The introduction of Internet Plus to China seeks to capitalize on new avenues of business such as eLearning and offer it to a broader market. Given that the average salary in China is so low compared to its counterparts, the adoption of Internet Plus seeks to increase economic participation in the following way:

Many people leave China for the west in order to obtain the quality education with the hopes of getting better jobs. When this happens, those people take their skills out of China and effectively grow the economies of the western countries. With Internet Plus, Chinese people can obtain the quality education and skills development and play an integral part in growing the country’s economy, and effectively increase the GDP per capita. The best way to achieve this is through the initiative of Internet Plus Education.

5. Internet Plus Education: A New Name For Learning

Geographic And Economic Causes Of Educational Imbalances

The climate in China as of recent has not been conducive to a large participation in eLearning through access to resources such as good internet and technology, but Internet Plus Education will change that. This means that students do not have the adequate access to subjects like English (that makes them attractive to colleges and even employers). This forces them to spend money on alternative solutions such as eLearning. This form of learning comprises of utilizing electronic devices to learn, hence the name eLearning. This method of learning is prominent in China and people, from students to working professionals spend a lot of money to even have a chance of bettering themselves.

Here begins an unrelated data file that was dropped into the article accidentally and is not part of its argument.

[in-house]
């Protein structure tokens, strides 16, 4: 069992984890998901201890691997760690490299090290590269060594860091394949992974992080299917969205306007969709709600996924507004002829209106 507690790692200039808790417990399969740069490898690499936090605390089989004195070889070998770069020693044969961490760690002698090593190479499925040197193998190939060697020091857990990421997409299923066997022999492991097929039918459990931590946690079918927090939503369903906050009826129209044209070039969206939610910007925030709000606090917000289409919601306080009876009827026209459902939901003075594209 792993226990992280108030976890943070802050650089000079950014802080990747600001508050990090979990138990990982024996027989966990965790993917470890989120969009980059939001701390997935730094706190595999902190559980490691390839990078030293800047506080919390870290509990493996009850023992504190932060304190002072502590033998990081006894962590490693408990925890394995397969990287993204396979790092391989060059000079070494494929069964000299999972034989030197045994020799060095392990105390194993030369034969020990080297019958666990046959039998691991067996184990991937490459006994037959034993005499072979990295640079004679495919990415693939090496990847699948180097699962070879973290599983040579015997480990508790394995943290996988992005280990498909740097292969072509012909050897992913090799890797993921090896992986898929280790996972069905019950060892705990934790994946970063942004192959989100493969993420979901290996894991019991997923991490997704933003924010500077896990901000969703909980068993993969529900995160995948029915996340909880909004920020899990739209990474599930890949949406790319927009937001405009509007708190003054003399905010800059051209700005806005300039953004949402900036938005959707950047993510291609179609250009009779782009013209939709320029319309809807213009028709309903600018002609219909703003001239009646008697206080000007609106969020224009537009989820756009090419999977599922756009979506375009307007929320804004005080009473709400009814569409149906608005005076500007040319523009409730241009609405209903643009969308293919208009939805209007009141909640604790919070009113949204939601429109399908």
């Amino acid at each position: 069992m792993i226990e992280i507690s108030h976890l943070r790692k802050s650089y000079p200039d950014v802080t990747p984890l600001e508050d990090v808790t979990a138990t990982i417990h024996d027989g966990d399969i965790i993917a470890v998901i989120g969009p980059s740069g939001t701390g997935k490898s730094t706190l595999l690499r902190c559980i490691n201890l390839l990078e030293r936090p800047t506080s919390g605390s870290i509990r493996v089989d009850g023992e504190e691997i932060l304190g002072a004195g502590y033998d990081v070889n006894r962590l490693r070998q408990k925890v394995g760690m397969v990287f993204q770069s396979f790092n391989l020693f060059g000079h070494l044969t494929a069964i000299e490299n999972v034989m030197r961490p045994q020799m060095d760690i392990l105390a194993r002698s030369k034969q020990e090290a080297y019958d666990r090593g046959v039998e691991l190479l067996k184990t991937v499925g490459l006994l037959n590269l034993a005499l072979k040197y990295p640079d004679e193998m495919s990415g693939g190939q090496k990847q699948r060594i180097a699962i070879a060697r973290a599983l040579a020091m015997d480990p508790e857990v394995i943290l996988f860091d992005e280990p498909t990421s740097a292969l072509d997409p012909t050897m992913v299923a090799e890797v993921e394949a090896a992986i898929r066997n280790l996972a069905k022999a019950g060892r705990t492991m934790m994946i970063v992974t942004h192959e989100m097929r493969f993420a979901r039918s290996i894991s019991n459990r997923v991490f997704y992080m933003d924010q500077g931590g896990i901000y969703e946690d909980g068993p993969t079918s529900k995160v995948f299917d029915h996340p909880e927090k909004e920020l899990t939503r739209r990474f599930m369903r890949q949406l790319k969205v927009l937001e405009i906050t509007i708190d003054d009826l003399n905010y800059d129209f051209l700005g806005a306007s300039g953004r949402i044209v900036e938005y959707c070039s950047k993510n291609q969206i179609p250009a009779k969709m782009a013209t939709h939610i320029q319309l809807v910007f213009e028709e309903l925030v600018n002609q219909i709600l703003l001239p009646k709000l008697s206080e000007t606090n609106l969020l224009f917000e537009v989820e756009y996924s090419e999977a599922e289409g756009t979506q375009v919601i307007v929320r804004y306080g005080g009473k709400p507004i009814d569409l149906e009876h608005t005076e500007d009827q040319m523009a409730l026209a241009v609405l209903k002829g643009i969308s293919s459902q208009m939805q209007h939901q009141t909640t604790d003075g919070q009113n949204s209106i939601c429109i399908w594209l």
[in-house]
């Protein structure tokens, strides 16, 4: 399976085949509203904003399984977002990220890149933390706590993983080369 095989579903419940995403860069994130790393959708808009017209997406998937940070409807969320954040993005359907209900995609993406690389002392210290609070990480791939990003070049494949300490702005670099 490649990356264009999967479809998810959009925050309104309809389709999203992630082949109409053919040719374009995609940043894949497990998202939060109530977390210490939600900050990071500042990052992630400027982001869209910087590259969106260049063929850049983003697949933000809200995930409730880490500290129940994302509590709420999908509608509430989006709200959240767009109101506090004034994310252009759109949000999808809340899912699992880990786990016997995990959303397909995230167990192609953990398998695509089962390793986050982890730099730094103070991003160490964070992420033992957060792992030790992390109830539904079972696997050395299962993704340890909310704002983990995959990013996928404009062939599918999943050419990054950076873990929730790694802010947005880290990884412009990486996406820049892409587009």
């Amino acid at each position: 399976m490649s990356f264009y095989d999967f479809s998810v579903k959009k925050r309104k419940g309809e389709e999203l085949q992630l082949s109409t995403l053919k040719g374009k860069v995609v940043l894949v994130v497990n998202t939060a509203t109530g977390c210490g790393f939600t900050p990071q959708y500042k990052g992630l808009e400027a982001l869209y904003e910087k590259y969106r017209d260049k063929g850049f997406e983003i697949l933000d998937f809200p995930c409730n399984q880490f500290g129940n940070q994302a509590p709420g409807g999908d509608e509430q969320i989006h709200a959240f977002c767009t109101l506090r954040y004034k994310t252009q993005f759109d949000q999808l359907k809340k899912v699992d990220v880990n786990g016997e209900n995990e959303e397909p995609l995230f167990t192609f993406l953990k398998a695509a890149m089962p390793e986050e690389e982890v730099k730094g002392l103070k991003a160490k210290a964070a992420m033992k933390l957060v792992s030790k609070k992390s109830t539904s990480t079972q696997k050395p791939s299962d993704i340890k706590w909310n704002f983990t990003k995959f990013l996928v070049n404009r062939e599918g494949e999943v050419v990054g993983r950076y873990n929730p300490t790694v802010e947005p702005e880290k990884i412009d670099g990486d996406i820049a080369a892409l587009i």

With current Internet Plus Education, we can see the benefits of merging current teachers with technology and the internet to achieve a comprehensive learning experience. In many cases, it utilizes qualified and native English speakers to teach everyone, including Chinese teachers. This means that not only students’ benefits, but their teachers as well. With this in mind, we may summarize some advantages of Internet Plus Education in the following way:

Internet Plus Education can reach a broader audience through the facilitation of the government and relevant players in the industry. The rolling out of Internet Plus Education will be efficient and effective as most of the audience use tablets such as iPads and cellphones to use the internet, that means that there will not be too much time wasted on integrating the students or educators – accelerating Internet Plus Education’s effectiveness.

In China, internet connection, although not efficient at times, is available almost anywhere. This means that the benefactors of Internet Plus Education can have access to classes, and learn wherever they may be. With the inclusion of international teachers, students in China can feel a sense of integration with the west or other countries without feeling the need to physically be immersed in those countries. Therefore, through Internet Plus Education, we can make the world smaller.

The direction that China is taking is to be commended. The country has remained true to its values and it shows that the leaders have the society’s best interests at heart. The introduction of Internet Plus has already changed the direction that the country and its people are headed, both socially and economically.

 

Footnotes:

  1. https://www.britannica.com/topic/Qing-dynasty
  2. http://china.mrdonn.org/school.html
  3.  http://nationalinterest.org/feature/chinas-3-most-powerful-dynasties-12726
  4. https://www.linkedin.com/pulse/my-thinking-educational-resources-imbalance-china-joy-lin/